Impossible's CEO says the plant-based food and beverage industry is still in its infancy with lots of room to grow.
"We're early on in the adoption scale, simplistically, it's a $1.4 trillion market, total plant-based is $7 billion. It's around $2 billion in the U.S. There's just a lot of noise in those numbers and I continue to think we're just getting started," said Peter McGuinness, who took the helm of the company last April.
In 2022, Impossible Foods achieved record sales, including more than 50% dollar sales growth in retail. In 2022, though, it cut its workforce by 130 people to bring "costs in line with revenue," McGuinness said.
Many Wall Street analysts and experts call the rate of plant-based adoption an "S-curve," one that slows down, picks up momentum quickly and then tapers off as growth slows. But McGuinness said, "It's a little premature to talk about curves, or the end of a whole category, or call it a flop or fad."
Plant based meat doesn't work if it's just for 'upper income'
Consumers' willingness to spend on plant-based protein is in question though.
Historically, prices for plant-based options have been higher than those of animal meat. Amid infation, consumers have been opting for cheaper proteins like beef, poultry, and fish, which are now seeing a deceleration in inflation, though up 4.2% year-over-year in January.
Impossible has been using this time to bring down its price tag to be in line with real meat.
"We've gone down [in price] 21%" over the past two years, McGuinness said, but "we still have a gap to what I would call the private label cellophane...ground chuck, at the bottom of the well, but we've tightened that gap." The average cost for ground chuck (100% beef) last month was $4.64, while a pound of Impossible at Target runs $6.29.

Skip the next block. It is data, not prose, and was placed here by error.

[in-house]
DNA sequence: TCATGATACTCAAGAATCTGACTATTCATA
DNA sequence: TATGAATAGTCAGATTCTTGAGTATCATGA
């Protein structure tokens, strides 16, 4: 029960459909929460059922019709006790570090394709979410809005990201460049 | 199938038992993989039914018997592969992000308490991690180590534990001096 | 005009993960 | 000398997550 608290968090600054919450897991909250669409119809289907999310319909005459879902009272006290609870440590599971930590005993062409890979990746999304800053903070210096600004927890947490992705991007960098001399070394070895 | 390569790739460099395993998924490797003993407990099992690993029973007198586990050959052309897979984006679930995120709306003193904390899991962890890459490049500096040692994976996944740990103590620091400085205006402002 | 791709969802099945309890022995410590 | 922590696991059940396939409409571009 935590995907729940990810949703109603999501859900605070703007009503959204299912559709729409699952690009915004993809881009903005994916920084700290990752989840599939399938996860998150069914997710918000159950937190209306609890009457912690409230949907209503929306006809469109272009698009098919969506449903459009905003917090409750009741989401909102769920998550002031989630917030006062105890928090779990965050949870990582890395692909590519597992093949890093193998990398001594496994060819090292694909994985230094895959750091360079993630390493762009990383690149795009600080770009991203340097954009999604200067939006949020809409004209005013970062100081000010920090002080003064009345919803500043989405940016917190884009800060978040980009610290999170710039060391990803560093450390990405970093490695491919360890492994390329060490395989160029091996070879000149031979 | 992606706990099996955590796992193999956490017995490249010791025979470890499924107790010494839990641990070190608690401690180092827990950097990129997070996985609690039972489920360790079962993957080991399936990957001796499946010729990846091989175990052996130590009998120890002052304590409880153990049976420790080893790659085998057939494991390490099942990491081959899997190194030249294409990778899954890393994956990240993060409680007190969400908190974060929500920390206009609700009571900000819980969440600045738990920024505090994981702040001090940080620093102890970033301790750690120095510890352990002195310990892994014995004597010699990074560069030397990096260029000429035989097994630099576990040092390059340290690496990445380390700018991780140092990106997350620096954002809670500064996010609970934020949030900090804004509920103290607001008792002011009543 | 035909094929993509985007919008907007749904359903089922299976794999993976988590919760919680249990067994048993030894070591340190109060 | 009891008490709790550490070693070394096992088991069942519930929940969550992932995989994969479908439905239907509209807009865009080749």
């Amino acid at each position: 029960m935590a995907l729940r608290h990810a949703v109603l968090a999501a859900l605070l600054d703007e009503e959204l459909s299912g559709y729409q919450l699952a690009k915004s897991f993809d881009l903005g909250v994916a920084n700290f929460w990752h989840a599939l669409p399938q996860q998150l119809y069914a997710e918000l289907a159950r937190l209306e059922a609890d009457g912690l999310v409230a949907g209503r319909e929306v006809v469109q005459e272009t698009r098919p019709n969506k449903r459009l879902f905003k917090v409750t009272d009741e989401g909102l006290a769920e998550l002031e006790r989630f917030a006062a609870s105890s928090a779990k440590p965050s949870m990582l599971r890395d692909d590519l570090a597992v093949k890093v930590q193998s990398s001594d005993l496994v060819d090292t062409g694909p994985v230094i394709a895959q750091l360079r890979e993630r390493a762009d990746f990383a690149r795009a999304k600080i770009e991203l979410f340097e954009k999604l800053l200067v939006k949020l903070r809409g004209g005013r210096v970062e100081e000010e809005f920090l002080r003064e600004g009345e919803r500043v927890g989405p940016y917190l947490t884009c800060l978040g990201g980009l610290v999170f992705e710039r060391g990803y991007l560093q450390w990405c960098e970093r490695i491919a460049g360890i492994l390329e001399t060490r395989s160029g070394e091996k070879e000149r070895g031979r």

McGuinness also hopes to change the perception plant-based proteins are for high-end consumers that have the capital to splurge.
"Plant based meat doesn't work if it's an academic thing or it's a bi-coastal thing, or it's for upper income. It only works for maximum health benefit both people and planet, if it becomes mass and so that's part marketing, this part advertising, that's part awareness, it's part value proposition."
Innovation and partnerships are what the company considers gateways to meet new consumers.
Its chicken nuggets are "preferred three to one to the animal," he said making it a "no brainer" to add a spicier version this week.
Restaurants provide "great ways to introduce Impossible to more people," with partners like Burger King, Starbucks, Cheesecake Factory, and Cracker Barrel, among others, he said, and there are more on the way that the company "just recently won."
As far as if the company plans to go public anytime soon, McGuinness said probably not this year.
"I wouldn't expect it, probably not. I mean, anything's on the table, but we're well capitalized at the moment and it's not a great macro environment to do so. It'll happen, probably not this year."
Brooke DiPalma is a reporter for Yahoo Finance. Follow her on Twitter at @BrookeDiPalma or email her at email@example.com.